Do you get to play in the States at all?
I’ve never bothered to get down there and am in no big hurry to do so. My records get bought by Americans online. For the first time I will be touring there in January and February but I’m in no rush. I chose to live in Canada. I love it here. I was asked by a reporter the other day, "where do you see yourself in ten years?” I said, "playing Edmonton, playing Toronto.” If I’m still doing that in ten years, I’ll be a really happy guy. Hopefully I’ll sell a few more records!

I gather you’re part of a close-knit roots music community in Vancouver?
I am. It’s interesting. I spent some time in Montreal a couple of years ago. That is where a lot of songs on this album were written. There had been several deaths in my family, including my father, for whom my last record had been written. That album led to a reconciliation between us. The upshot was, after his death, and that of a couple of other family members, and the end of a relationship, I just needed to get away from everybody for a while. So I went to Montreal. It was great. I was really embraced there and playing shows on a regular basis, getting great turnouts, and being made to feel very welcome. When it came to finding roots musicians to work with, well Montreal has a very different musical focus. In terms of the roots community, it was difficult. In Vancouver, the pool is so deep for roots musicians. You don’t realise that until you leave. So I was like, "I’ve got to get back to Vancouver.” But unfortunately in terms of audience there, it’s a very small community. Basically I only play at the Railway Club. That’s where I launched my record and where I’ll play when I get back at the end of the tour. When I first started, well, does the name Chris Houston ring a bell?

I know him a little bit from his punk rock days.
Right, Forgotten Rebels. Chris is great. He used to run a little open stage at The Marine Club here on Sunday evenings, which is now gone. It was called Chris Houston’s Cattle Call. And basically there’d be no one there, just Chris sitting in the corner waiting for someone to show up [laughs]. I had a friend who noticed this. I was driving everyone nuts then because I’d be sitting around my kitchen, writing songs every day. I’d hold people hostage for an hour and play them my songs. My buddy said, "let’s go down to this open mic.” I went down and Chris was great. He kept me coming back every week, doing my songs. Then he said, "let’s make a little CD,” so I went over to his place, sat in the kitchen and recorded a little album. He did a great job of recording it but I’m really embarrassed about the songs. I basically steal it back from people wherever I can. I’m trying to eradicate it.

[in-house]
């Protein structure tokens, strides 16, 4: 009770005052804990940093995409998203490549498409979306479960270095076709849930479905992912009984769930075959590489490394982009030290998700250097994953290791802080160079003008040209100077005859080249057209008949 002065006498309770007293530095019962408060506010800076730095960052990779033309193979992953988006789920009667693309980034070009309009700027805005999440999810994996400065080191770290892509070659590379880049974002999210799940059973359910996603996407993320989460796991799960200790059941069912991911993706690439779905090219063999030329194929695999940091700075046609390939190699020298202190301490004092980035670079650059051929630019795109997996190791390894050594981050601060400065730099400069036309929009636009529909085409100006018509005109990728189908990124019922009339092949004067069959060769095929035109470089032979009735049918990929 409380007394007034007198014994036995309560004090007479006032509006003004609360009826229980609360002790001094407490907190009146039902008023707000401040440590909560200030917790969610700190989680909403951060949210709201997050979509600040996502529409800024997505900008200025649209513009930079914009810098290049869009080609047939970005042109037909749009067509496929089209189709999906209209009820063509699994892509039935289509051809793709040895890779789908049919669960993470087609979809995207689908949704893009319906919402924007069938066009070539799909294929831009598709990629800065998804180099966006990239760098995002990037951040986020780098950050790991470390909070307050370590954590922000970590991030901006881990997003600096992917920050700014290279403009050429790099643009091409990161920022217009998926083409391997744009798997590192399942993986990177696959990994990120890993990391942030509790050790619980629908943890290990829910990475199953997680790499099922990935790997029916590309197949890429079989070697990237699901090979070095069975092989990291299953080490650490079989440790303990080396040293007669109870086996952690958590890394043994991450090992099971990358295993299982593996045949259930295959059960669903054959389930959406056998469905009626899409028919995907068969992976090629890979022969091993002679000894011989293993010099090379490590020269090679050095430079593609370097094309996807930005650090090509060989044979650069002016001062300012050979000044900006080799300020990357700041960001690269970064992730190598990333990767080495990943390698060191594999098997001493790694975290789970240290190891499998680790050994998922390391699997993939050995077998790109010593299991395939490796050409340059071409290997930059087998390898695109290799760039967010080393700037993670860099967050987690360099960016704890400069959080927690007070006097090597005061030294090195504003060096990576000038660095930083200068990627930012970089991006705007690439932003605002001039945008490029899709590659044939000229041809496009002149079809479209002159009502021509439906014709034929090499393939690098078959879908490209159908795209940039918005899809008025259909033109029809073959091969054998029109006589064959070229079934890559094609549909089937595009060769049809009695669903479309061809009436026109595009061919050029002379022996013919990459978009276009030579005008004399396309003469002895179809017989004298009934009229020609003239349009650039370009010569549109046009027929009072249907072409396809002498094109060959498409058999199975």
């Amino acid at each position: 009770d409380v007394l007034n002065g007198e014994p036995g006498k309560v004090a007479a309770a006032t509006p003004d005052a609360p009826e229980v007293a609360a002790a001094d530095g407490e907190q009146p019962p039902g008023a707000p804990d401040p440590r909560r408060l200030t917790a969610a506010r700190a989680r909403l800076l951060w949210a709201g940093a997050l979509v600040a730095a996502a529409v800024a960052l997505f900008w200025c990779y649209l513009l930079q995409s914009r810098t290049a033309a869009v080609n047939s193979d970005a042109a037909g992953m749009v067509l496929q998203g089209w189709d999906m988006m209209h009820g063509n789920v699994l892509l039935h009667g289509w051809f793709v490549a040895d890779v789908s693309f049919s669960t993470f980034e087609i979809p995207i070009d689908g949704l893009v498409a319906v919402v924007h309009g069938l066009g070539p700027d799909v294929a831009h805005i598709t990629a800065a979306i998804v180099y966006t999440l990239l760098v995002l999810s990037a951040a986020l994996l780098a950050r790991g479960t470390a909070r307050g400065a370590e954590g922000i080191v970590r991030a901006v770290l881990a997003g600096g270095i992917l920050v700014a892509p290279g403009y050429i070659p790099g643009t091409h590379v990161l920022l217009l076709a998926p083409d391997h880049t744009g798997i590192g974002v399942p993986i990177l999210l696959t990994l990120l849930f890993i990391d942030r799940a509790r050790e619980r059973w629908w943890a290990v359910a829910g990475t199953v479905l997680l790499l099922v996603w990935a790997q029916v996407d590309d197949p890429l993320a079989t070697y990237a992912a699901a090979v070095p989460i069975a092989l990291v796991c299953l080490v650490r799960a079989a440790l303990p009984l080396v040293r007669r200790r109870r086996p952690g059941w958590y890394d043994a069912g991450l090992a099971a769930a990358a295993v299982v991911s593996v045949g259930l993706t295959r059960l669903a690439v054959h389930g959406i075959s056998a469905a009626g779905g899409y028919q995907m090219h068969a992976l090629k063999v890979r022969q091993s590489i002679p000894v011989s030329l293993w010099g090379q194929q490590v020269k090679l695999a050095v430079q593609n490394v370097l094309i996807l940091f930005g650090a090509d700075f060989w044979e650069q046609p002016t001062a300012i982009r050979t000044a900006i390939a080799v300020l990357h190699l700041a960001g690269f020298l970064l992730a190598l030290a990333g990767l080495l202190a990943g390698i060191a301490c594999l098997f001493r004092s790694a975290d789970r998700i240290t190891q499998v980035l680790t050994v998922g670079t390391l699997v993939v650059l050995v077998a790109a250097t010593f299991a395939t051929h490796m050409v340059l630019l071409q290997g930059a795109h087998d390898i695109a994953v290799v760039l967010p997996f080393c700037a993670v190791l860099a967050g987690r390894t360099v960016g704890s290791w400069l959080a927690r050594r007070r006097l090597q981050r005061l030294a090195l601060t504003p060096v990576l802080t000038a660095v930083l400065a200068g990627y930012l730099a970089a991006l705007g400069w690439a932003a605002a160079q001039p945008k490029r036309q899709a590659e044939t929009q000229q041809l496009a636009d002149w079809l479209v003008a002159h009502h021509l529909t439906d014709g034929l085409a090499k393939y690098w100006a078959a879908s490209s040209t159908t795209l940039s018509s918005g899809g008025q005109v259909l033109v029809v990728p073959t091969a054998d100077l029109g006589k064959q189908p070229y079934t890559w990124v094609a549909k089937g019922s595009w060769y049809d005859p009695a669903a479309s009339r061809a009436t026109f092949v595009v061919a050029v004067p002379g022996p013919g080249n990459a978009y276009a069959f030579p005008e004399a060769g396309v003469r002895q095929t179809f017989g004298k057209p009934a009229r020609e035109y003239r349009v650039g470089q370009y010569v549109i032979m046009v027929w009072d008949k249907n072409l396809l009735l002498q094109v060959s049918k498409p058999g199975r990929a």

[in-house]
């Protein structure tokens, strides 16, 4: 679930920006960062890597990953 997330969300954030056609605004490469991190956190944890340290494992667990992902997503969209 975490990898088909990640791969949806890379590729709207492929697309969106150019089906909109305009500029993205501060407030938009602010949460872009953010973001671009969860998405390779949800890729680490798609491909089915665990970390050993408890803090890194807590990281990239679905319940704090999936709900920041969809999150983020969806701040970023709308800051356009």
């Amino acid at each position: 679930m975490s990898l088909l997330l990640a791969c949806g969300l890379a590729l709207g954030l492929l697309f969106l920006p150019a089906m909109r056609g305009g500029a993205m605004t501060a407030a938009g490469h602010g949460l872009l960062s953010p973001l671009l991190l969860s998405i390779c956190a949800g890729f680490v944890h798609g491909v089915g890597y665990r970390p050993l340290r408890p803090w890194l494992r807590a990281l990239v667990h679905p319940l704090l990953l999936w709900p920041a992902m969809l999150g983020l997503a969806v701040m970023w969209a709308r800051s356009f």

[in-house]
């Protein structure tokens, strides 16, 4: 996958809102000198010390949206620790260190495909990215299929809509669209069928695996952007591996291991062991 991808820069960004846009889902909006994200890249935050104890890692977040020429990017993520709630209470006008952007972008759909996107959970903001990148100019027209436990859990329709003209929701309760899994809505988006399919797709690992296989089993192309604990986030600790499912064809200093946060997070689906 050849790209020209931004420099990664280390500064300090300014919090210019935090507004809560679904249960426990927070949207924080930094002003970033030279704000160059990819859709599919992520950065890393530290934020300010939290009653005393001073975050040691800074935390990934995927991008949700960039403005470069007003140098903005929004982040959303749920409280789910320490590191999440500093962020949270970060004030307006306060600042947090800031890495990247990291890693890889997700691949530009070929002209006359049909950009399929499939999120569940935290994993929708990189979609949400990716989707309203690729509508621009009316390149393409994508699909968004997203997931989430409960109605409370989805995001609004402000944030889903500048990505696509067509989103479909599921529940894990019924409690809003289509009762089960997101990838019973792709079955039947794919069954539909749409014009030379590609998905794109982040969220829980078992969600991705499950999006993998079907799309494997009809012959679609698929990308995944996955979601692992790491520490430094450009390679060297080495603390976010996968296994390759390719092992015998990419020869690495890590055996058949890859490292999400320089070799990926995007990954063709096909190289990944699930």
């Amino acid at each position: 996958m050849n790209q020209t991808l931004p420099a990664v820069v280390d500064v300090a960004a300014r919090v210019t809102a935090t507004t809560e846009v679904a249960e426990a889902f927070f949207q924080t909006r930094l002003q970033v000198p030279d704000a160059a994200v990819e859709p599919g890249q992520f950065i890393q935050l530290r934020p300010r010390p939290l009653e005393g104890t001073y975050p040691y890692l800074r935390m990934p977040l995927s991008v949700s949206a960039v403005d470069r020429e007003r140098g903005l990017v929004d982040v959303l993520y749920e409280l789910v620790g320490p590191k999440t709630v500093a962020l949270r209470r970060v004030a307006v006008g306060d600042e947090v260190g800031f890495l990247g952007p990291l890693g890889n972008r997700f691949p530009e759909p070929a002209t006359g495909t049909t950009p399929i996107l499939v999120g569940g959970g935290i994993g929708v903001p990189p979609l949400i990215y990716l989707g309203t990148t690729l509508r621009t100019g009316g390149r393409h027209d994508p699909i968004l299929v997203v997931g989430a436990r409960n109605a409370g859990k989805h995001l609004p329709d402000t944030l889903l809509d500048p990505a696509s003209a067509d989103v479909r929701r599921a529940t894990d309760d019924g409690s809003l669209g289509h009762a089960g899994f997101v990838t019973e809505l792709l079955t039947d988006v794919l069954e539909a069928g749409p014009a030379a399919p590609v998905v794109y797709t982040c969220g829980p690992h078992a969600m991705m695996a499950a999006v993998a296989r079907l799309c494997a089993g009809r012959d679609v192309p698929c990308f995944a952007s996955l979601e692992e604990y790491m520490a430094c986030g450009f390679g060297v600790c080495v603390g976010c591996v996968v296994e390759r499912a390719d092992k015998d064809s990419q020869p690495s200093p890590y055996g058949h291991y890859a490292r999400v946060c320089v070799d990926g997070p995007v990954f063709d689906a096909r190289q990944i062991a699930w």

That’s the skeleton in your closet?
It is. The upshot of that was Chris convincing me to do a little launch at the Marine Club. Linda Macrae [Spirit Of The West] showed up. Paul Rigby, who plays guitar with Neko Case, showed up. Marc l’Esperance, a producer and drummer who has worked with everyone, all these people were there. After I finished, Linda came up to me and said, "my name is Linda. I’d really like to play bass with you.” By the end of that first night I had a band. My next gig was at The Railway Club. People just supported you straight away if they liked what you were doing. That’s rare. That’s the way Vancouver is. The record label I’m on, Northern Electric, it’s run by Richard Chapman and it’s a collection of like-minded people. He facilitates putting out the records and works really hard but we all own our records. We make the decisions about the production, the artwork, everything. We all support each other. That record label is like a family. For me, being on the same record label as Herald Nix, that’s a total thrill. I go out and visit Herald in Salmon Arm. I can’t believe this guy is my friend.

Talk about an undiscovered genius.
If there is anything about Canada I am a little sad about it’s that a guy like him, if he’d been putting records out in the states, it might take a while but he would be way more embraced. He’s an enormous talent. Those last three records — that last one, it’s just an incredible piece of work. And Ronnie Hayward too, then Jon Wood, who is a whole other kettle of fish. His own music is quite different from Herald’s. Then Ida [Great Aunt Ida]. She collaborated on my record.

With your own gigs now are they usually solo?
No, I’m with the band. I was talking with Carolyn [Mark] a while back, going "let’s do a tour together.” We’d met in Jasper and she called me up in Vancouver, saying she wanted me in this singer-songwriter showcase at The Railway Club. I went down and afterwards said, "let’s do a tour together. I’ve got a record coming out.” Usually I tour with my band in Western Canada. We’re doing the old Sun Records thing where we’re sharing my band. They back her up then we all play together and she joins us on the keyboards. A lot of harmonies too. It’s an absolute blast. I don’t want to go home!

Well, point the van in our direction. Hope you’ve got some Toronto gigs planned?
I hope too. Toronto is tough, as it sure is expensive to bring a band out there. I was there last year, did some solo shows at The Horseshoe, Mitzi’s and The Tranzac. I’d sure love to play there with my band. That will happen eventually.

(Northern Electric)